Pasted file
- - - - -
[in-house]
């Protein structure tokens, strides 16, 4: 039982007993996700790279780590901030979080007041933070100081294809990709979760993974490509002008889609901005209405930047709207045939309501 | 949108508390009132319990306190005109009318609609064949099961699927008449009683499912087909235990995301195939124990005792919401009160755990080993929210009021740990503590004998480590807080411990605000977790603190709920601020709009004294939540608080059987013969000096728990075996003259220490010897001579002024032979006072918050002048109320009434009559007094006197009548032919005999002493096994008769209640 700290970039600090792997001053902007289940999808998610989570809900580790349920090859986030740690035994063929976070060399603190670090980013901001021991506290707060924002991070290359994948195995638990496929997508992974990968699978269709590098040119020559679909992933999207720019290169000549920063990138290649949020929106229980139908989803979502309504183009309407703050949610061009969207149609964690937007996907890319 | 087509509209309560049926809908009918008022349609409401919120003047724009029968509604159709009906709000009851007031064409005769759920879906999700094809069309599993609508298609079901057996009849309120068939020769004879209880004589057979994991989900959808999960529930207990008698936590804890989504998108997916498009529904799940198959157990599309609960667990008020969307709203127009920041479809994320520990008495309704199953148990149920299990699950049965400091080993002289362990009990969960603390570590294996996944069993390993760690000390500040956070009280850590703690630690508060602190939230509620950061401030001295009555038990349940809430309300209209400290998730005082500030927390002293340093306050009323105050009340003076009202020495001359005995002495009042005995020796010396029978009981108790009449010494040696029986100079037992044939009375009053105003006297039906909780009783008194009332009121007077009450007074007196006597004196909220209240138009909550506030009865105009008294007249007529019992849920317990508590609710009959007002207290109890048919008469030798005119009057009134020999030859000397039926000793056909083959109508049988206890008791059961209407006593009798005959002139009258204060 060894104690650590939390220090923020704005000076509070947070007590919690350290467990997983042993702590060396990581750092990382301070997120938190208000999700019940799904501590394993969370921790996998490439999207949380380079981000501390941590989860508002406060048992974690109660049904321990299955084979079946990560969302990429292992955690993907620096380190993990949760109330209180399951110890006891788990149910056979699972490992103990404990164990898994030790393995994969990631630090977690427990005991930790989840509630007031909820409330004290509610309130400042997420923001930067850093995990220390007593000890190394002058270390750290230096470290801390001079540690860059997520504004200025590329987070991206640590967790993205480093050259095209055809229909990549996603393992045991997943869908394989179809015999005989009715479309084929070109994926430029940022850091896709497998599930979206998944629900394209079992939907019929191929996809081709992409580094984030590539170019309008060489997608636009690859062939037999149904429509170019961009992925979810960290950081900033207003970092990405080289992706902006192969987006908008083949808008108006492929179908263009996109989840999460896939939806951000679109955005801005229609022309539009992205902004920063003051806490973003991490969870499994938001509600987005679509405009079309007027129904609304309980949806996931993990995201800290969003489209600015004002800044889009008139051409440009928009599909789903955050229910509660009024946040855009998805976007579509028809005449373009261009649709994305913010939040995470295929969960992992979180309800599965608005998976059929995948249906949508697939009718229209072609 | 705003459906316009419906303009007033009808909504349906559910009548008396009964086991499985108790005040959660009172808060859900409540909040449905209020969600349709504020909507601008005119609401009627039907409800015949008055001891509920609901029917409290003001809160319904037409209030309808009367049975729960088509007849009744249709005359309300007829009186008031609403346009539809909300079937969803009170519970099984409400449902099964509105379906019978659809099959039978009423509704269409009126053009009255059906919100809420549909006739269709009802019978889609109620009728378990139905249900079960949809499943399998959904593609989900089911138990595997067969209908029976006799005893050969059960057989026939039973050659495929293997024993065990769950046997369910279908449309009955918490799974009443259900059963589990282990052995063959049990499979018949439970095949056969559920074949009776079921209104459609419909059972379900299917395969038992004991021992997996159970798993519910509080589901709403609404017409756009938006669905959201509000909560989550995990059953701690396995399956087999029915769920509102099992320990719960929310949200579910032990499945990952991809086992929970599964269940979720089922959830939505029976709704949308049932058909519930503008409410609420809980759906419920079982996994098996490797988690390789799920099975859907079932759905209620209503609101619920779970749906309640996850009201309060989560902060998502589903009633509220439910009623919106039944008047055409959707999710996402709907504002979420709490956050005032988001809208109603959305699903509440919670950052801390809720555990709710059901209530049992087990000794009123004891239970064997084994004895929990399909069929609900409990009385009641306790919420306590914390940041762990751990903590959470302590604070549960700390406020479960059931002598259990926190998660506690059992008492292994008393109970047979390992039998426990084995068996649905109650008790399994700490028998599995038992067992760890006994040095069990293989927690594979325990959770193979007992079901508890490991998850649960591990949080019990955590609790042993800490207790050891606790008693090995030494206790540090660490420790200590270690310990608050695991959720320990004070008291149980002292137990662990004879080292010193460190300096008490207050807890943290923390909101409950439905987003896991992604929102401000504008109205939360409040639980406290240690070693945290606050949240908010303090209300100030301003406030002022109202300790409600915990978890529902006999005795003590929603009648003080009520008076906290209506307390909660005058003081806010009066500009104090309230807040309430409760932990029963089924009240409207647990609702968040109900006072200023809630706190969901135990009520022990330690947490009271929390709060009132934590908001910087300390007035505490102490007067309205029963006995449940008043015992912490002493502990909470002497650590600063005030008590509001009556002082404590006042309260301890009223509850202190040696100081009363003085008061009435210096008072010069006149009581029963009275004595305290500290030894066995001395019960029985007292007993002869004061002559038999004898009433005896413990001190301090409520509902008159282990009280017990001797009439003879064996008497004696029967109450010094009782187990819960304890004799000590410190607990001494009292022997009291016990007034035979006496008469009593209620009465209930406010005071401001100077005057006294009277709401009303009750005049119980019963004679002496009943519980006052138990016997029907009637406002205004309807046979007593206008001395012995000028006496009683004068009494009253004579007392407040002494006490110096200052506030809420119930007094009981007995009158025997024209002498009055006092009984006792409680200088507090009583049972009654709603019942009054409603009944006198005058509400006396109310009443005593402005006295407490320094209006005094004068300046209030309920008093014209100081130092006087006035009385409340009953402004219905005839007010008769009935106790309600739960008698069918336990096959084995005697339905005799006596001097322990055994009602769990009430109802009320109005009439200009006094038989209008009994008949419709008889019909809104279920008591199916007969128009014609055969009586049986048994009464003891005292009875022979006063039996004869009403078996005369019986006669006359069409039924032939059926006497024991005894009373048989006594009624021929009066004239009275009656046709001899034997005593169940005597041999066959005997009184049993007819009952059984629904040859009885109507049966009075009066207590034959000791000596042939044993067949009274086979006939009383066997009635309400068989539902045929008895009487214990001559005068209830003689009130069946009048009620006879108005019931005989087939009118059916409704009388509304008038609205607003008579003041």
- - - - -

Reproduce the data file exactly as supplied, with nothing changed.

[in-house]
């Protein structure tokens, strides 16, 4: 039982007993996700790279780590901030979080007041933070100081294809990709979760993974490509002008889609901005209405930047709207045939309501 | 949108508390009132319990306190005109009318609609064949099961699927008449009683499912087909235990995301195939124990005792919401009160755990080993929210009021740990503590004998480590807080411990605000977790603190709920601020709009004294939540608080059987013969000096728990075996003259220490010897001579002024032979006072918050002048109320009434009559007094006197009548032919005999002493096994008769209640 700290970039600090792997001053902007289940999808998610989570809900580790349920090859986030740690035994063929976070060399603190670090980013901001021991506290707060924002991070290359994948195995638990496929997508992974990968699978269709590098040119020559679909992933999207720019290169000549920063990138290649949020929106229980139908989803979502309504183009309407703050949610061009969207149609964690937007996907890319 | 087509509209309560049926809908009918008022349609409401919120003047724009029968509604159709009906709000009851007031064409005769759920879906999700094809069309599993609508298609079901057996009849309120068939020769004879209880004589057979994991989900959808999960529930207990008698936590804890989504998108997916498009529904799940198959157990599309609960667990008020969307709203127009920041479809994320520990008495309704199953148990149920299990699950049965400091080993002289362990009990969960603390570590294996996944069993390993760690000390500040956070009280850590703690630690508060602190939230509620950061401030001295009555038990349940809430309300209209400290998730005082500030927390002293340093306050009323105050009340003076009202020495001359005995002495009042005995020796010396029978009981108790009449010494040696029986100079037992044939009375009053105003006297039906909780009783008194009332009121007077009450007074007196006597004196909220209240138009909550506030009865105009008294007249007529019992849920317990508590609710009959007002207290109890048919008469030798005119009057009134020999030859000397039926000793056909083959109508049988206890008791059961209407006593009798005959002139009258204060 060894104690650590939390220090923020704005000076509070947070007590919690350290467990997983042993702590060396990581750092990382301070997120938190208000999700019940799904501590394993969370921790996998490439999207949380380079981000501390941590989860508002406060048992974690109660049904321990299955084979079946990560969302990429292992955690993907620096380190993990949760109330209180399951110890006891788990149910056979699972490992103990404990164990898994030790393995994969990631630090977690427990005991930790989840509630007031909820409330004290509610309130400042997420923001930067850093995990220390007593000890190394002058270390750290230096470290801390001079540690860059997520504004200025590329987070991206640590967790993205480093050259095209055809229909990549996603393992045991997943869908394989179809015999005989009715479309084929070109994926430029940022850091896709497998599930979206998944629900394209079992939907019929191929996809081709992409580094984030590539170019309008060489997608636009690859062939037999149904429509170019961009992925979810960290950081900033207003970092990405080289992706902006192969987006908008083949808008108006492929179908263009996109989840999460896939939806951000679109955005801005229609022309539009992205902004920063003051806490973003991490969870499994938001509600987005679509405009079309007027129904609304309980949806996931993990995201800290969003489209600015004002800044889009008139051409440009928009599909789903955050229910509660009024946040855009998805976007579509028809005449373009261009649709994305913010939040995470295929969960992992979180309800599965608005998976059929995948249906949508697939009718229209072609 | 705003459906316009419906303009007033009808909504349906559910009548008396009964086991499985108790005040959660009172808060859900409540909040449905209020969600349709504020909507601008005119609401009627039907409800015949008055001891509920609901029917409290003001809160319904037409209030309808009367049975729960088509007849009744249709005359309300007829009186008031609403346009539809909300079937969803009170519970099984409400449902099964509105379906019978659809099959039978009423509704269409009126053009009255059906919100809420549909006739269709009802019978889609109620009728378990139905249900079960949809499943399998959904593609989900089911138990595997067969209908029976006799005893050969059960057989026939039973050659495929293997024993065990769950046997369910279908449309009955918490799974009443259900059963589990282990052995063959049990499979018949439970095949056969559920074949009776079921209104459609419909059972379900299917395969038992004991021992997996159970798993519910509080589901709403609404017409756009938006669905959201509000909560989550995990059953701690396995399956087999029915769920509102099992320990719960929310949200579910032990499945990952991809086992929970599964269940979720089922959830939505029976709704949308049932058909519930503008409410609420809980759906419920079982996994098996490797988690390789799920099975859907079932759905209620209503609101619920779970749906309640996850009201309060989560902060998502589903009633509220439910009623919106039944008047055409959707999710996402709907504002979420709490956050005032988001809208109603959305699903509440919670950052801390809720555990709710059901209530049992087990000794009123004891239970064997084994004895929990399909069929609900409990009385009641306790919420306590914390940041762990751990903590959470302590604070549960700390406020479960059931002598259990926190998660506690059992008492292994008393109970047979390992039998426990084995068996649905109650008790399994700490028998599995038992067992760890006994040095069990293989927690594979325990959770193979007992079901508890490991998850649960591990949080019990955590609790042993800490207790050891606790008693090995030494206790540090660490420790200590270690310990608050695991959720320990004070008291149980002292137990662990004879080292010193460190300096008490207050807890943290923390909101409950439905987003896991992604929102401000504008109205939360409040639980406290240690070693945290606050949240908010303090209300100030301003406030002022109202300790409600915990978890529902006999005795003590929603009648003080009520008076906290209506307390909660005058003081806010009066500009104090309230807040309430409760932990029963089924009240409207647990609702968040109900006072200023809630706190969901135990009520022990330690947490009271929390709060009132934590908001910087300390007035505490102490007067309205029963006995449940008043015992912490002493502990909470002497650590600063005030008590509001009556002082404590006042309260301890009223509850202190040696100081009363003085008061009435210096008072010069006149009581029963009275004595305290500290030894066995001395019960029985007292007993002869004061002559038999004898009433005896413990001190301090409520509902008159282990009280017990001797009439003879064996008497004696029967109450010094009782187990819960304890004799000590410190607990001494009292022997009291016990007034035979006496008469009593209620009465209930406010005071401001100077005057006294009277709401009303009750005049119980019963004679002496009943519980006052138990016997029907009637406002205004309807046979007593206008001395012995000028006496009683004068009494009253004579007392407040002494006490110096200052506030809420119930007094009981007995009158025997024209002498009055006092009984006792409680200088507090009583049972009654709603019942009054409603009944006198005058509400006396109310009443005593402005006295407490320094209006005094004068300046209030309920008093014209100081130092006087006035009385409340009953402004219905005839007010008769009935106790309600739960008698069918336990096959084995005697339905005799006596001097322990055994009602769990009430109802009320109005009439200009006094038989209008009994008949419709008889019909809104279920008591199916007969128009014609055969009586049986048994009464003891005292009875022979006063039996004869009403078996005369019986006669006359069409039924032939059926006497024991005894009373048989006594009624021929009066004239009275009656046709001899034997005593169940005597041999066959005997009184049993007819009952059984629904040859009885109507049966009075009066207590034959000791000596042939044993067949009274086979006939009383066997009635309400068989539902045929008895009487214990001559005068209830003689009130069946009048009620006879108005019931005989087939009118059916409704009388509304008038609205607003008579003041």